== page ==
• Communicate early and often. Whether you provide daily, weekly or other updates about COVID-19 developments and how your company is responding to the outbreak, maintain open and honest communication. Lack of information, disinformation and communications that sound like they came from a public relations consultant (not throwing shade on the profession) sow distrust and skepticism.
  • Share how your organization will respond if an employee becomes ill. What steps will you take? Who will you notify and how? Keep in mind that medical privacy laws may restrict release of certain information.
  • Share accurate data from public health experts. Don’t share links and information from questionable sources. Reputable sources include your state’s health department, the U.S. Centers for Disease Control and Prevention and the World Health Organization (WHO).

How to Communicate With Your Customers

  • Develop messaging that identifies and addresses your customers’ likely concerns. They want assurance they’ll get their products and services as expected. Let them know you’ve got a contingency plan if a significant outbreak occurs at your company. (If you don’t have a contingency plan, create one immediately.)
  • Update customers about any delays in processing, project completion, etc. Timely and consistent communication is key to keeping customers for the long term. Customers will likely understand any hiccups in the wake of the global pandemic if you explain changes and interruptions and what you’re doing to minimize them.
  • Share steps your business is taking to protect your customers from the virus. They need reassurance that you take their health and safety seriously and that you’re on top of the situation. For example, if your office is undergoing deep cleanings or if your employees are working remotely, share that information.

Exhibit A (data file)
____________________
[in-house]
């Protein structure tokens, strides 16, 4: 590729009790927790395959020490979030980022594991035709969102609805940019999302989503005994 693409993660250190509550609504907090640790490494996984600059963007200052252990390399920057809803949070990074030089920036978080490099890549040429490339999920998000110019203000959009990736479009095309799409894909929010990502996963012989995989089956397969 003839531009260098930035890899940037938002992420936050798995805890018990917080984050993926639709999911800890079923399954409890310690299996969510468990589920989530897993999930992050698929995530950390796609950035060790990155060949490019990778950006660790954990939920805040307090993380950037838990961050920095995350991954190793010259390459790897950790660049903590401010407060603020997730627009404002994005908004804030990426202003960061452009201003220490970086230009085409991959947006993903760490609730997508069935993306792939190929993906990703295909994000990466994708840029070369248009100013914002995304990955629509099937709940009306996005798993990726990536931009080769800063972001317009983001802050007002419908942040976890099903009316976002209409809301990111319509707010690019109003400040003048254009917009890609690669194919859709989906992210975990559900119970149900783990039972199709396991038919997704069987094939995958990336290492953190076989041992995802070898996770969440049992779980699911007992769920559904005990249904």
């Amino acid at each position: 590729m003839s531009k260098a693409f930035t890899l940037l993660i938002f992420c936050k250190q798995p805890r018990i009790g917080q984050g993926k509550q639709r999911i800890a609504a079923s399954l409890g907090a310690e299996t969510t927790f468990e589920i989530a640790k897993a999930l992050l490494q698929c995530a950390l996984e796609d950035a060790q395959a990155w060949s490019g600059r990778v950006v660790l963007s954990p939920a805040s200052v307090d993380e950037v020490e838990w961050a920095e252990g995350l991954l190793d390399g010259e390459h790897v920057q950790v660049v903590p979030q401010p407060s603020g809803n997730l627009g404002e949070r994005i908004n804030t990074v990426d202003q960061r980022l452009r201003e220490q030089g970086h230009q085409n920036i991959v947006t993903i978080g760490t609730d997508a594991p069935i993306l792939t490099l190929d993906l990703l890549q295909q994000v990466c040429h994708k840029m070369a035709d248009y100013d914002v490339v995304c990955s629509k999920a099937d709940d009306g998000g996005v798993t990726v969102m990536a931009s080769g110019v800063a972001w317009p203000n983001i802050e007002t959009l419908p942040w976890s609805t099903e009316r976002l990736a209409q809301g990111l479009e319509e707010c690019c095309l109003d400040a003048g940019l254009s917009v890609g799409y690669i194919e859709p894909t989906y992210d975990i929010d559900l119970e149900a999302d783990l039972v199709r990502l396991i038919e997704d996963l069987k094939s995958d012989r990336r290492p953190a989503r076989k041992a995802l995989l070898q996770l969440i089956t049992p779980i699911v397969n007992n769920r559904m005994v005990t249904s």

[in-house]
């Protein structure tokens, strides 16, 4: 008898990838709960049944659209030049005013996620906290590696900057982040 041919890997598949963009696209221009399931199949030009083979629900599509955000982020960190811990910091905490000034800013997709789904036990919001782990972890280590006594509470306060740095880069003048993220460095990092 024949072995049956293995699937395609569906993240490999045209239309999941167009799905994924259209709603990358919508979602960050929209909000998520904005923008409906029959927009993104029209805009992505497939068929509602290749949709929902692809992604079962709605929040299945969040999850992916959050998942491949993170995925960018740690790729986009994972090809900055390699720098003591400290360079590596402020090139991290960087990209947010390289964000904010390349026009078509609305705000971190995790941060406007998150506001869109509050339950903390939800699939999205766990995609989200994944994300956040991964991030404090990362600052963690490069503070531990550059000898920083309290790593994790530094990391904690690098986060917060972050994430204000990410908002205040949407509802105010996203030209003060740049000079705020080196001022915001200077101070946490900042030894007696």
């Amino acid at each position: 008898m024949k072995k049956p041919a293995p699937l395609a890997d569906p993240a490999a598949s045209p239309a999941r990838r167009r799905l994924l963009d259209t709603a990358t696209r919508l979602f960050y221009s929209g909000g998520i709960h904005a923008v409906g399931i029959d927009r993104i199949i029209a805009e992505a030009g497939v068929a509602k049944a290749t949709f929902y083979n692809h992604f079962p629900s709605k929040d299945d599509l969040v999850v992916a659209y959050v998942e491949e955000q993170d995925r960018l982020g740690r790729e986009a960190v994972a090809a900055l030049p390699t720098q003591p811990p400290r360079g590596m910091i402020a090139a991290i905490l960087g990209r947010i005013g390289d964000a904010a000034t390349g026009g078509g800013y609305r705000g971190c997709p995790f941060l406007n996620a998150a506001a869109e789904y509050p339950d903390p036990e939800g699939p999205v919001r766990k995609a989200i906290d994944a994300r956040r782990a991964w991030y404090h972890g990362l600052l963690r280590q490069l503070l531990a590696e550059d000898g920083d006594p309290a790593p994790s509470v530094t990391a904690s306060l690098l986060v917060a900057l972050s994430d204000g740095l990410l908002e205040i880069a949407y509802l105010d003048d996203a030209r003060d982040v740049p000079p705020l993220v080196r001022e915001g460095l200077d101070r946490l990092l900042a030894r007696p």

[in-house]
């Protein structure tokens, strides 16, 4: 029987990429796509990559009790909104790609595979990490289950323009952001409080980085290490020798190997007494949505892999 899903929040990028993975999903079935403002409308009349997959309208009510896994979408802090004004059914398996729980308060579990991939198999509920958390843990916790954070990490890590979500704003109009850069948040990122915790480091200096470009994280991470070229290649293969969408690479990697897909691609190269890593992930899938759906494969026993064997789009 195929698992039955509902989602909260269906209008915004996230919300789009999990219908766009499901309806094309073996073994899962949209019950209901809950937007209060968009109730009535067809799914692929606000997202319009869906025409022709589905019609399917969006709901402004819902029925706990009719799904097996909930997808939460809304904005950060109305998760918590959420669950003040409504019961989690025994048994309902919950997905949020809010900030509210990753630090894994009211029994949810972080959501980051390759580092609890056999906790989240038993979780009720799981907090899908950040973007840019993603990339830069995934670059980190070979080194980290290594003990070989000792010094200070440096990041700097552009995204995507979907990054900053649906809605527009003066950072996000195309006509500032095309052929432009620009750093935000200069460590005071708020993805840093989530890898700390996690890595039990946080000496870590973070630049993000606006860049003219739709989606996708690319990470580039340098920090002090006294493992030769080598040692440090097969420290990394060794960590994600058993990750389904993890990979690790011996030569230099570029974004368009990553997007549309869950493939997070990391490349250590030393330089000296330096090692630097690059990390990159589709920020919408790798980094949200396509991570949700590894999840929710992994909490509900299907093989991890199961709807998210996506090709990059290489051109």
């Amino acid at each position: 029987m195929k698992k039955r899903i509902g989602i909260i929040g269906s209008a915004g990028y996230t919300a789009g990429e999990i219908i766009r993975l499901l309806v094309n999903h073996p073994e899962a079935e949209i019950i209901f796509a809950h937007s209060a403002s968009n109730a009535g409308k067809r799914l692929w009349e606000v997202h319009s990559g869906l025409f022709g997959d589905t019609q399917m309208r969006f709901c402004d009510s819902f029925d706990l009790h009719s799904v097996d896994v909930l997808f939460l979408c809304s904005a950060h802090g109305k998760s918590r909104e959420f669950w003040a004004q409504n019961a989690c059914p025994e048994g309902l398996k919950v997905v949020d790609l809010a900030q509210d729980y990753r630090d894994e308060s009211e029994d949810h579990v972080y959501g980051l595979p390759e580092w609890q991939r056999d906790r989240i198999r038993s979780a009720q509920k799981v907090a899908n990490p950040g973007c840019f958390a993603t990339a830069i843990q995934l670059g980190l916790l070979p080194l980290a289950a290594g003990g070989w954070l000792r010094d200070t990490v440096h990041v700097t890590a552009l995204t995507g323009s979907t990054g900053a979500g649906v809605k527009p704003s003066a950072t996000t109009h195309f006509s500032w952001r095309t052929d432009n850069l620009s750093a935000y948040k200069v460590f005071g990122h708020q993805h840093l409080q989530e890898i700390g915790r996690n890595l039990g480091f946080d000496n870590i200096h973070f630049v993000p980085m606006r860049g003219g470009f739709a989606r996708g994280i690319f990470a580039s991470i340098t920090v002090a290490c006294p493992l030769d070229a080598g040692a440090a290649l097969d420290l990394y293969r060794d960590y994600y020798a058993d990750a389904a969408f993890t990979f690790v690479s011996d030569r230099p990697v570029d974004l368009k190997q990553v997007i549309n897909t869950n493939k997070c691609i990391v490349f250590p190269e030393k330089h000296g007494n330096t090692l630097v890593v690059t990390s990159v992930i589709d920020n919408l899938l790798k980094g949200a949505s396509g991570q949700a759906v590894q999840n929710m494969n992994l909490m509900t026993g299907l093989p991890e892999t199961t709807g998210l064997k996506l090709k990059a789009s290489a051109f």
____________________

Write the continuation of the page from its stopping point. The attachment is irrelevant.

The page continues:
• Provide a contact name, phone number and email address for customer questions. Consider creating a special phone number and/or email address for customers who want to know how your company is managing COVID-19. If they have nonbusiness-related questions, refer them to the U.S. Centers for Disease Control and Prevention.

How to Communicate With Your Vendors

  • Create messaging that identifies and addresses your vendors’ likely concerns. They want to know you’re operating as usual (as much as possible), that you’re paying your bills on time, who they should contact at your company if their main contacts become ill and where to send supplies if your employees are working remotely.
  • Share steps your company is taking to protect your vendors from the virus if they have contact with employees. Vendors who visit your office regularly during noncrisis times may want to limit or stop visits until the pandemic has ended. If they maintain in-person contact, even on a limited basis, reassure them you’re proactively addressing their health and well-being and explain the steps you’re taking.
  • Inform vendors of any changes that affect your business with them. If you need to cancel or change orders, notify them promptly.

Don’t Wait Until the Next Crisis to Create a Comprehensive Plan

How long the coronavirus pandemic will last and what the long-term ramifications for business will be is unclear. If your company doesn’t have a disaster plan or has an outdated plan, now is the time to fix that. The best thing you can do is to plan for the next crisis. Evaluate your communications, your business practices and procedures, your remote work policies and your technology stack and plan to sustain them.

When the next disaster or health crisis occurs – and it will – you want to be able to respond proactively.

How is your company managing communications during the coronavirus pandemic? Let us know in the comments below.